The chart teaches and promotes a progression of ministry from an integrated approach to Deaf church. As you move down the scale there is a progression that moves from a higher percentage of hearing involvement to a higher percentage of Deaf involvement the more the ministry is Deaf-centered. The reason being is that in the initial phase of every ministry, a deaf person is introduced to the church, its purpose, process, and its potential. The purpose of the ministry is to introduce the deaf person not only to the church, but also to Jesus Christ. As the deaf person moves forward in their spiritual journey there’s a greater assimilation into the church and empowerment for ministry. This assimilation fosters an increasing awareness of maturity, and confidence in the call of God upon their lives in ministry. The most important statistic for consideration is not the number of Deaf people in ministry, or the funding that is required for sustaining the ministry. The most important consideration is the number of deaf people involved in active, relational ministry.4 This implies an assumption of responsibility by the Deaf for ministry and an increased willingness to be open for training and implementation within the church.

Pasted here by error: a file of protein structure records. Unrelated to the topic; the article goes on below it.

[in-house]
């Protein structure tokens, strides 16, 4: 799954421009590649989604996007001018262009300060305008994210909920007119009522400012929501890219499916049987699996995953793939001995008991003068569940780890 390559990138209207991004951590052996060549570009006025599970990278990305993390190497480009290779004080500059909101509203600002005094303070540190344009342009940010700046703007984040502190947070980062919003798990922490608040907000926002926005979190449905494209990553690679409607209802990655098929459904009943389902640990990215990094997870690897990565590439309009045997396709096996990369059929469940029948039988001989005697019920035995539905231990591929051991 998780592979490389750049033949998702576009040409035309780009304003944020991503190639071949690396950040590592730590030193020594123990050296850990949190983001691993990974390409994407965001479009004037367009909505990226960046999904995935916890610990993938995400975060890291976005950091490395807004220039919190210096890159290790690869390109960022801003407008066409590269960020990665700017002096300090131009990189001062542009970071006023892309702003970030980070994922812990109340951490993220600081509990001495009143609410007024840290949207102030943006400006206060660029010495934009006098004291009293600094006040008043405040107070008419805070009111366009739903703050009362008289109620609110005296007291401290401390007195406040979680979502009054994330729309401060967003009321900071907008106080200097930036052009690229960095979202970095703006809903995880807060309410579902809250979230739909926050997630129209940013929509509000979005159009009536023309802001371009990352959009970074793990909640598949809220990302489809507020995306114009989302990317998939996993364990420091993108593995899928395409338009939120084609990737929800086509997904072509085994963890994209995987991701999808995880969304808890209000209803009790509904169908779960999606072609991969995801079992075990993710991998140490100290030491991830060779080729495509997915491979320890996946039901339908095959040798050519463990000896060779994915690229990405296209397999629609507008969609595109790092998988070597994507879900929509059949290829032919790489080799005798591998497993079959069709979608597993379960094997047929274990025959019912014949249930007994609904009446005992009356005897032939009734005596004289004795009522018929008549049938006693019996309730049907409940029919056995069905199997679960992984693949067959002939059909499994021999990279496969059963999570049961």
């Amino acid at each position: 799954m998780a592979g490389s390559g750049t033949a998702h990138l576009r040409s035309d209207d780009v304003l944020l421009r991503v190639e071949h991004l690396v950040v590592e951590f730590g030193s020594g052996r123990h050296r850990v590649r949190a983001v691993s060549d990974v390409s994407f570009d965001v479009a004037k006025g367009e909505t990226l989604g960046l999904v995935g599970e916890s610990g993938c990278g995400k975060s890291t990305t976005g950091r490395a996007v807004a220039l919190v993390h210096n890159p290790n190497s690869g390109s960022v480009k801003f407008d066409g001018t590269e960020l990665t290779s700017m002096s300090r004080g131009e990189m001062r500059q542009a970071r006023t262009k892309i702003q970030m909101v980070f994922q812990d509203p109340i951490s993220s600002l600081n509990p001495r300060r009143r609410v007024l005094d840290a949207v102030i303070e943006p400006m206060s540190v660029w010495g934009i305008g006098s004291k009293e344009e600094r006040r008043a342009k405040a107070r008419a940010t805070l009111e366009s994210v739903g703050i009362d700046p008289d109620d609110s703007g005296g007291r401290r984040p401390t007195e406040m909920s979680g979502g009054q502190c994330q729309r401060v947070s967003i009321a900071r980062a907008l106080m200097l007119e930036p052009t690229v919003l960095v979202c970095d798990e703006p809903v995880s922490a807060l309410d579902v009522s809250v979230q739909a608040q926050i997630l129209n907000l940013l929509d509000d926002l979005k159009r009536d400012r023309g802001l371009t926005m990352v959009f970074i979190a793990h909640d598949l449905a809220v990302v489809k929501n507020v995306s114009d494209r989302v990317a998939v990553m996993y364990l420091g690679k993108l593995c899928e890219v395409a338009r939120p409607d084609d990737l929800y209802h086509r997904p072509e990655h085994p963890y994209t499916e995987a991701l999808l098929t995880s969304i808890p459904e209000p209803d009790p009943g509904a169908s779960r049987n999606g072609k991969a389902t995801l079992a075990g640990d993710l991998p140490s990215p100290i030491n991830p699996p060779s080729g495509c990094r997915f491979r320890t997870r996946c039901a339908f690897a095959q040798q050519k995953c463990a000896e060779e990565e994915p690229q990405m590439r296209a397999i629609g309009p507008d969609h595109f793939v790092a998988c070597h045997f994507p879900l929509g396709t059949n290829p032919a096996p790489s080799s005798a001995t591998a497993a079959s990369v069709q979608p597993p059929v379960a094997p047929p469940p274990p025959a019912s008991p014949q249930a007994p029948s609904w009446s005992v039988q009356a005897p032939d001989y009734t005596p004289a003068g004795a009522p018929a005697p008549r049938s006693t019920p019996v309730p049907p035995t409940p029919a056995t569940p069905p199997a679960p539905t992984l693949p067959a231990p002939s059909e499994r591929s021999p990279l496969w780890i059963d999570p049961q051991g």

An interpreted ministry must not be viewed as the only option, nor is having a fully organized Deaf church to be the only goal. One must be aware of the importance of ministry within the specifics of the Deaf culture—a culture that is complete with its own language, behavior, and perspective of music and the arts. One must consider the resources available for the church, as well as within the community. The Deaf culture is defined and influenced by the people that make up the culture. One must also consider the personality of the Deaf community to whom they minister.
The nuances of the Deaf culture are different. Young Deaf people grow up, graduate from high school, go to college and rarely return home again. Young Deaf couples have hearing children, and when the kids are grown and gone, so are their ties to the hearing world.. What makes the difference between success and failure? Simply, it is summed up in one concept; relational ministry. The stronger your integrity in the relationships you (or your leaders) have in the Deaf community, the stronger your trust will be in and from the community. This will move on to strengthening your impact on the lives of the Deaf, displaying the strength of your leadership, and deepening life experiences within the church.